This is my 30th A Christmas Carol; to me, it’s like an old friend, something I’m really comfortable with, but still discover something unexpected. I work most closely with the Set Designer. I did not build the first show. That production was designed by Joe Neminsky, and built by the former prop shop manager. The design was quite clever; the Scrooge bedroom was a turntable, and rotated after he passed the Marley knocker and as he walked up to his bedroom. The music was live. We had three storage boxes of hand props and dressing. There wasn’t much budget for changes, and my staff was smaller so I personally dusted it off, and set up the props, which I loved.
Now, we’ve got 10 boxes, and it’s a much bigger thing. Todd Rosenthal designed our current production; he’s such a good designer, and presents us such challenging things to do. His models are amazing for A Christmas Carol; they’re so detailed! Every year, they usually identify something to update.
My favorite prop in the older A Christmas Carol was the OLD plum pudding, which decorated what we called the “food float”: a round, tiered rolling unit of ale barrels, crates, bags and all sorts of food, with the Ghost of Christmas Present sitting on top. One of the food items was an old restaurant cake stand with a big round styrofoam ball painted with white drips for icing and a sprig of holly stuck in the top, and it looked exactly like the Who pudding. The first time I opened the box, I was like, “It’s the Who pudding!” I LOVED that prop, I kept it for years. It was just such a whimsical, silly prop.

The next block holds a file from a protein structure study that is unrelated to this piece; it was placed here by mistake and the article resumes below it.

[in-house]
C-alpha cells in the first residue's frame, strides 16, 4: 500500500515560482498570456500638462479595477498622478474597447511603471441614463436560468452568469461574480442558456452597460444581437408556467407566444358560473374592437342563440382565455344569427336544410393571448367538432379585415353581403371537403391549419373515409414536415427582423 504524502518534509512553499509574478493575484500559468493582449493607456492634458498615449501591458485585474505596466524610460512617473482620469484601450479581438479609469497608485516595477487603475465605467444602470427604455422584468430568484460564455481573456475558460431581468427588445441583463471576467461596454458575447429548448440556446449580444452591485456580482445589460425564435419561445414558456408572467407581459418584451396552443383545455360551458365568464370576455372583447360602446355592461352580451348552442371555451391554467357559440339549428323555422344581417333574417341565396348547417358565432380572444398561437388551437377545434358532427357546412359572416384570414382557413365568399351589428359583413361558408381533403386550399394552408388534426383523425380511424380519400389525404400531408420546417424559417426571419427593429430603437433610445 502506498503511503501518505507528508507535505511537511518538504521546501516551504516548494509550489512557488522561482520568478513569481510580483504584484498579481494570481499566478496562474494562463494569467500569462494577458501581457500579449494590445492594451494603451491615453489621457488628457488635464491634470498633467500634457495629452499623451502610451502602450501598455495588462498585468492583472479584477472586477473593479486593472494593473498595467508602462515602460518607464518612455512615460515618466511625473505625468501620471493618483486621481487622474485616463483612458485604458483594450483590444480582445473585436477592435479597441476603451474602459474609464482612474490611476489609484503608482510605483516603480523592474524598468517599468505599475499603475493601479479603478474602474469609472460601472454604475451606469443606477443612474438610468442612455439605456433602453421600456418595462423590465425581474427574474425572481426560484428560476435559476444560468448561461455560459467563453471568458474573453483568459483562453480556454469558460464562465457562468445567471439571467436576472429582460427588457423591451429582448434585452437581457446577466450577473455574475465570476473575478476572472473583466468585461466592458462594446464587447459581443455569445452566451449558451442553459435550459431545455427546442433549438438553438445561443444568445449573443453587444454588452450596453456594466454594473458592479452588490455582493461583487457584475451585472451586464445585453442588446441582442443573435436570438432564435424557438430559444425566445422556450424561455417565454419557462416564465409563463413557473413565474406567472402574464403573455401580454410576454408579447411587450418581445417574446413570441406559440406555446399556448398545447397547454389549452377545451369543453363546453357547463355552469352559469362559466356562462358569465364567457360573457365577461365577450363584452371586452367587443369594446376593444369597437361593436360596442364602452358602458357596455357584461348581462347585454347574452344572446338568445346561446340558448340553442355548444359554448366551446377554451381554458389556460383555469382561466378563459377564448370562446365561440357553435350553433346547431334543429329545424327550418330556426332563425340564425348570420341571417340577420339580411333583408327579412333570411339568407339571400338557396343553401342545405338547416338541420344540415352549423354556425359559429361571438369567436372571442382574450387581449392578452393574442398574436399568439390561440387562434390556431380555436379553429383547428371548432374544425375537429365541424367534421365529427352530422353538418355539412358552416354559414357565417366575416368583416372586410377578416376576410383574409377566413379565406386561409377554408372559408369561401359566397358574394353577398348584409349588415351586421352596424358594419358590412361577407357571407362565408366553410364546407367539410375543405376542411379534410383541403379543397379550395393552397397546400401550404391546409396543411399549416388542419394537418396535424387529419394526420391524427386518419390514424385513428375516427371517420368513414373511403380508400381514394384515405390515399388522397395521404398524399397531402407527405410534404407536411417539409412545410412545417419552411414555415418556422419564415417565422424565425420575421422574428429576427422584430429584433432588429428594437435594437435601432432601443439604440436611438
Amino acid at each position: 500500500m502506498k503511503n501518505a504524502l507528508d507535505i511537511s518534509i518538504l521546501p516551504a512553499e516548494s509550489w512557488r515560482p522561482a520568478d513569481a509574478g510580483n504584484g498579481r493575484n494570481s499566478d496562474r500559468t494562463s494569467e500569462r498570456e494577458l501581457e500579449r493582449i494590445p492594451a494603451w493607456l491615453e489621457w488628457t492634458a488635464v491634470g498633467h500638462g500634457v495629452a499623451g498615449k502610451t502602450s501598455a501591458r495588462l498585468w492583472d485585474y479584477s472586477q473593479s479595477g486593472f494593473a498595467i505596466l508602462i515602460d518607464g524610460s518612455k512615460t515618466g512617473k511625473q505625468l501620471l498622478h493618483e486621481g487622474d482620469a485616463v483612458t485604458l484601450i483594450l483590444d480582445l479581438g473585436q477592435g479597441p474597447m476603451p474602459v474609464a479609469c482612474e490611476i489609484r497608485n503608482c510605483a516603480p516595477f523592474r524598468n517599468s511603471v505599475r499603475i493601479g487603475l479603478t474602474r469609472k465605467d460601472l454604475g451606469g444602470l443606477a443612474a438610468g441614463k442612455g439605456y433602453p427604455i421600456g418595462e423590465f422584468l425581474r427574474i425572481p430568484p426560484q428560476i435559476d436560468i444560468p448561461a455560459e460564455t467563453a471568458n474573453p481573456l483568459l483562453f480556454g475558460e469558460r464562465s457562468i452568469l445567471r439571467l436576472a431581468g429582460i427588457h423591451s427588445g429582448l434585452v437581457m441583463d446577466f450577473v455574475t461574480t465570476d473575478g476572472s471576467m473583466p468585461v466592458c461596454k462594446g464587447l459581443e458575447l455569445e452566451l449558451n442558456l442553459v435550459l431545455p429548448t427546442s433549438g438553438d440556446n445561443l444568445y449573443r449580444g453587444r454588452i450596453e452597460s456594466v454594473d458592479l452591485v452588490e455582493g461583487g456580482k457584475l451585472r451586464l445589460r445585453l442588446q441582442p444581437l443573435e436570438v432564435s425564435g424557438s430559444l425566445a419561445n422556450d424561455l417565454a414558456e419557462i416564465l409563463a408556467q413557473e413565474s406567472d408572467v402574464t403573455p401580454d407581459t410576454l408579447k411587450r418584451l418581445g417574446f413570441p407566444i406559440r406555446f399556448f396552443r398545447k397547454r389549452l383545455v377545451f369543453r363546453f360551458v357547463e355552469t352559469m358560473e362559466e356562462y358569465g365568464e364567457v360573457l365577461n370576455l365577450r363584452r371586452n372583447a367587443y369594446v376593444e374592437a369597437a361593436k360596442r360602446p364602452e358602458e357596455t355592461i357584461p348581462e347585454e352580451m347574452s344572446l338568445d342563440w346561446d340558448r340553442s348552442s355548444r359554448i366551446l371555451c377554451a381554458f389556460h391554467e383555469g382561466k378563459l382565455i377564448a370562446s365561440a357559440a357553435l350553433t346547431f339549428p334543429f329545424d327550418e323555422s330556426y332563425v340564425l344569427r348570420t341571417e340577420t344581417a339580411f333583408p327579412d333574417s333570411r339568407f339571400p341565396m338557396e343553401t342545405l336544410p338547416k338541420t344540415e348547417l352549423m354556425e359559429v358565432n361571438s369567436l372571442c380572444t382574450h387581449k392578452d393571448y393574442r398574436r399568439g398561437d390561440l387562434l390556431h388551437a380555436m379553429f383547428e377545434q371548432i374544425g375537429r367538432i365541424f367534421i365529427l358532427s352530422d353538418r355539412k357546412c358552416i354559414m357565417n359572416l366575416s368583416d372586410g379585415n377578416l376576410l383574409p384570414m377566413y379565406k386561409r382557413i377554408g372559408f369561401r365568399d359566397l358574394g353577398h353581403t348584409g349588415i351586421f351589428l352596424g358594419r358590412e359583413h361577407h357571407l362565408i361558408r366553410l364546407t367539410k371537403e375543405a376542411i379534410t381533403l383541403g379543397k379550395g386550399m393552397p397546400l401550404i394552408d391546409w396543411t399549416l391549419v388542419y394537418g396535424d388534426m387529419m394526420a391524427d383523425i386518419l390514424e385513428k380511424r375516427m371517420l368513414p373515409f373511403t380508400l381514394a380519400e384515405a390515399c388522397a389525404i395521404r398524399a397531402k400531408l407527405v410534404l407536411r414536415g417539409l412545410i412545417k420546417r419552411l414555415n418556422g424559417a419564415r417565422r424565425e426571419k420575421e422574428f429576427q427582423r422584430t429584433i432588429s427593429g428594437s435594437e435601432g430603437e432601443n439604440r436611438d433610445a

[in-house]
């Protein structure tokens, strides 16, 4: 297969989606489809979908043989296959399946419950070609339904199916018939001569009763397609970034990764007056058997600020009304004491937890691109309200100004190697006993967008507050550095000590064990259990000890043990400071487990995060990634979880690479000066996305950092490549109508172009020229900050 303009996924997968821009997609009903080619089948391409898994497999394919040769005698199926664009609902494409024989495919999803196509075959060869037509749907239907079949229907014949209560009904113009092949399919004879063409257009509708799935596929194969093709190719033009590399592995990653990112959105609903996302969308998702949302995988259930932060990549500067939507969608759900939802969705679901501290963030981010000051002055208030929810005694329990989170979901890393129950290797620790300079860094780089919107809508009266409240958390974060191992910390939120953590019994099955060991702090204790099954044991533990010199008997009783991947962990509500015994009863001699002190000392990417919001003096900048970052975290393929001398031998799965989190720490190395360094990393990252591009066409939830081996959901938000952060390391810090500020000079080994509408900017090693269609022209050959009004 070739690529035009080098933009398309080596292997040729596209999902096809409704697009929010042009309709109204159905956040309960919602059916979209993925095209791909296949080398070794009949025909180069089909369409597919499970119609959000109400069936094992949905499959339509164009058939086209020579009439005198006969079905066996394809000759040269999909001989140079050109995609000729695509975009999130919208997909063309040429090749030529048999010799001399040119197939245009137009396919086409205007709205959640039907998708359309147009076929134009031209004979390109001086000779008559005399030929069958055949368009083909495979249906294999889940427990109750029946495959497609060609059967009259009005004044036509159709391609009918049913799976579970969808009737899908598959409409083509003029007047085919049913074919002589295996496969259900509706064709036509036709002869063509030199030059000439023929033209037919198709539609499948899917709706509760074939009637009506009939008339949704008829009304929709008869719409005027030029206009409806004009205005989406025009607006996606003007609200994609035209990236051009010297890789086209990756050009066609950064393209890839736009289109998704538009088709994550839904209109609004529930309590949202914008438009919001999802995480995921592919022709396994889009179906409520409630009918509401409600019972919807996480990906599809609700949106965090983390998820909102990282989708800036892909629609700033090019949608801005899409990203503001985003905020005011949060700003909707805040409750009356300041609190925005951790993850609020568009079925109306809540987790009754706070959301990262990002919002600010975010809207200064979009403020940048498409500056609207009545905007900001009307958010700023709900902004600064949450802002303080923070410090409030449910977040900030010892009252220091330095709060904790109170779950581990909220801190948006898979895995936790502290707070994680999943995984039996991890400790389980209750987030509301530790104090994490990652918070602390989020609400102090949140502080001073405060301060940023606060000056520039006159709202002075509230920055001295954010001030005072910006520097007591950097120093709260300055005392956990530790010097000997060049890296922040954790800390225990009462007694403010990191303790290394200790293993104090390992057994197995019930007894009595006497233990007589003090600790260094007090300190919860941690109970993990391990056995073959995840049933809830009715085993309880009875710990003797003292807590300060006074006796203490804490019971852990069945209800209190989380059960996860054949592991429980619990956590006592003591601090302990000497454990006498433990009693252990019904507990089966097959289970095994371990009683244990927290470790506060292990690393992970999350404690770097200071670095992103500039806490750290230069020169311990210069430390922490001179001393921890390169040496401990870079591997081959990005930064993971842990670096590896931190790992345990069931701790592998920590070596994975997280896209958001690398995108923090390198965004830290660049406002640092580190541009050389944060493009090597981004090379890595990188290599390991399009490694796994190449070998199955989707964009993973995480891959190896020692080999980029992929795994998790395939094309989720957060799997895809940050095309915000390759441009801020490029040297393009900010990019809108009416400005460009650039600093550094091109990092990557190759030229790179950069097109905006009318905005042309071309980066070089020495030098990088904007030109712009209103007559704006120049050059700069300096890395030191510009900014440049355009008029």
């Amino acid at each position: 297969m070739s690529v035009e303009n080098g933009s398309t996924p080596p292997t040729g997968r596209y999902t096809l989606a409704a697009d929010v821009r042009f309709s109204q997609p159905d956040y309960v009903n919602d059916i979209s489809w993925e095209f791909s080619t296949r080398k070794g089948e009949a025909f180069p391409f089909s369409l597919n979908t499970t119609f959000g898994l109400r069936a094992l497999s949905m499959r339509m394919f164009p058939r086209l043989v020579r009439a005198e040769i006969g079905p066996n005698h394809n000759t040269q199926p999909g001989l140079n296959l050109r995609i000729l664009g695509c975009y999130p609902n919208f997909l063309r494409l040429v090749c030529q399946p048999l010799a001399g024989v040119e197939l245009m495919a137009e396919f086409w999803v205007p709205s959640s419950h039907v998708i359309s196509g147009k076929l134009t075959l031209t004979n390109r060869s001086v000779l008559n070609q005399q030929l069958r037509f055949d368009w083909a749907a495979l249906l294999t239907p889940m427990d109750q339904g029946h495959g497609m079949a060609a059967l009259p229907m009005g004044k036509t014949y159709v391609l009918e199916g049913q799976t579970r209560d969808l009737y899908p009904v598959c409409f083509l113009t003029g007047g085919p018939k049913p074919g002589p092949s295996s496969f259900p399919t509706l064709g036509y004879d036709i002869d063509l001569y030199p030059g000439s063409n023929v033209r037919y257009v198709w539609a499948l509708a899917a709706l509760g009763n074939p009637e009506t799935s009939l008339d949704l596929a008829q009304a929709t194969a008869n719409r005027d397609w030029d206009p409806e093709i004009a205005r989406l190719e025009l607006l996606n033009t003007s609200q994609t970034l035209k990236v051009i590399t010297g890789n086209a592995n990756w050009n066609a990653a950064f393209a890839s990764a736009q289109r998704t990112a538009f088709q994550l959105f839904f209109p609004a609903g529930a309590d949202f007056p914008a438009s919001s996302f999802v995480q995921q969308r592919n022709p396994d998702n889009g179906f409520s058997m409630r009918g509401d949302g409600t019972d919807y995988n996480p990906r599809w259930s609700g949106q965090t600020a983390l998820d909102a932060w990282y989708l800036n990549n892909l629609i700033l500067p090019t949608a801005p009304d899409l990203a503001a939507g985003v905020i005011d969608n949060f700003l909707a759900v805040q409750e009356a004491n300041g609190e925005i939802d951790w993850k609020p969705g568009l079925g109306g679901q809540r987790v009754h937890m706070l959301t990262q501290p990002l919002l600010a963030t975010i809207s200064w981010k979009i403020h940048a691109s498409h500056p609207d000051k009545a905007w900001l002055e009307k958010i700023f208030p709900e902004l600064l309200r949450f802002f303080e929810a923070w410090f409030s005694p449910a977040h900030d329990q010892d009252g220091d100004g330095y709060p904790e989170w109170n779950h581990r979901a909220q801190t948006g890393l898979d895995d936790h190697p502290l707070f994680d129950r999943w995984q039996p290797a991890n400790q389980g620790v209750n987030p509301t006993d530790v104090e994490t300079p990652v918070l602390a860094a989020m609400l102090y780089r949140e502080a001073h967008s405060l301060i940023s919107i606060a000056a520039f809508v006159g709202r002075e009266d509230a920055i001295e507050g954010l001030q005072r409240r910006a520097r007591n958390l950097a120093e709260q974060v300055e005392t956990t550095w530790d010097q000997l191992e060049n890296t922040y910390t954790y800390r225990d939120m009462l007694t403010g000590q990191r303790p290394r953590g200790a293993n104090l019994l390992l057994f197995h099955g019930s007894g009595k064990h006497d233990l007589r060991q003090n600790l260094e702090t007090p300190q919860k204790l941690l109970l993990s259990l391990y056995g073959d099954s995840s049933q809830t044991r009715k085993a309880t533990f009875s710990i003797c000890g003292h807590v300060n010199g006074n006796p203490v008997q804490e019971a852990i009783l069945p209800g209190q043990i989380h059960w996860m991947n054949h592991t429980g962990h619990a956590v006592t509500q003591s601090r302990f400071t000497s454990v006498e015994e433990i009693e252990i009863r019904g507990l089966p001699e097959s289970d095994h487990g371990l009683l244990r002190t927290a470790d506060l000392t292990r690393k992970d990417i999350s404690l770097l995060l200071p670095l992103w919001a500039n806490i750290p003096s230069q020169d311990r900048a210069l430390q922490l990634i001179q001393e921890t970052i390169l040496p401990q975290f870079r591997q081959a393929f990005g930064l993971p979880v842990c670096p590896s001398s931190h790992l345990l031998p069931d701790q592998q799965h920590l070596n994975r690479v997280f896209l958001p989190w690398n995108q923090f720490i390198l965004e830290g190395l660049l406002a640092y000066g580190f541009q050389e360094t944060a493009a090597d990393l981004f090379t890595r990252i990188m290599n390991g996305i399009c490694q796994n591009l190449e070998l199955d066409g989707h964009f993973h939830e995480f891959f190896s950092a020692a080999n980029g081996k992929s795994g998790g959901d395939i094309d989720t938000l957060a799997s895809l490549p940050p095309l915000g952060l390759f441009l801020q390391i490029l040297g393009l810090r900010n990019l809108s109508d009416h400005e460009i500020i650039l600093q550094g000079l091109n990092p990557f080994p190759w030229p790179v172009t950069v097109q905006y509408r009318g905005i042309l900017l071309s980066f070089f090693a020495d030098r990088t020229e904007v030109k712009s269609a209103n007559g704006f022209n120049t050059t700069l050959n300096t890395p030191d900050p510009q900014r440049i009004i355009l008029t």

I’m part of a group, the Society of Prop Artisan Masters (or SPAM), whose members are prop shop managers and assistants from all over the country. Someone recently commented, “I know everyone’s busy dusting off their Christmas Geese this year!” You feel sort of a connection with the theatrical community. I know my friends at Milwaukee Rep are doing it, at the Guthrie, and at McCarter Theatre; the same play at the same time, with different interpretations of it.
It does put you in a holiday mood, which really is wonderful. I mean, there is a bit of, “oh, it’s that time again,” but then, it’s like, “ah, it’s A Christmas Carol!” I love the perspective of each different director. It’s truly been an honor to work with all these people…Michael Maggio, Chuck Smith, Steve Scott, and everyone’s brought different ideas to it. Chuck Smith and Bill Brown did a lot of music, and Henry’s production is a bit darker, and more about storytelling. We get to see the same show, but it’s different. You can’t not like A Christmas Carol; you have to love it.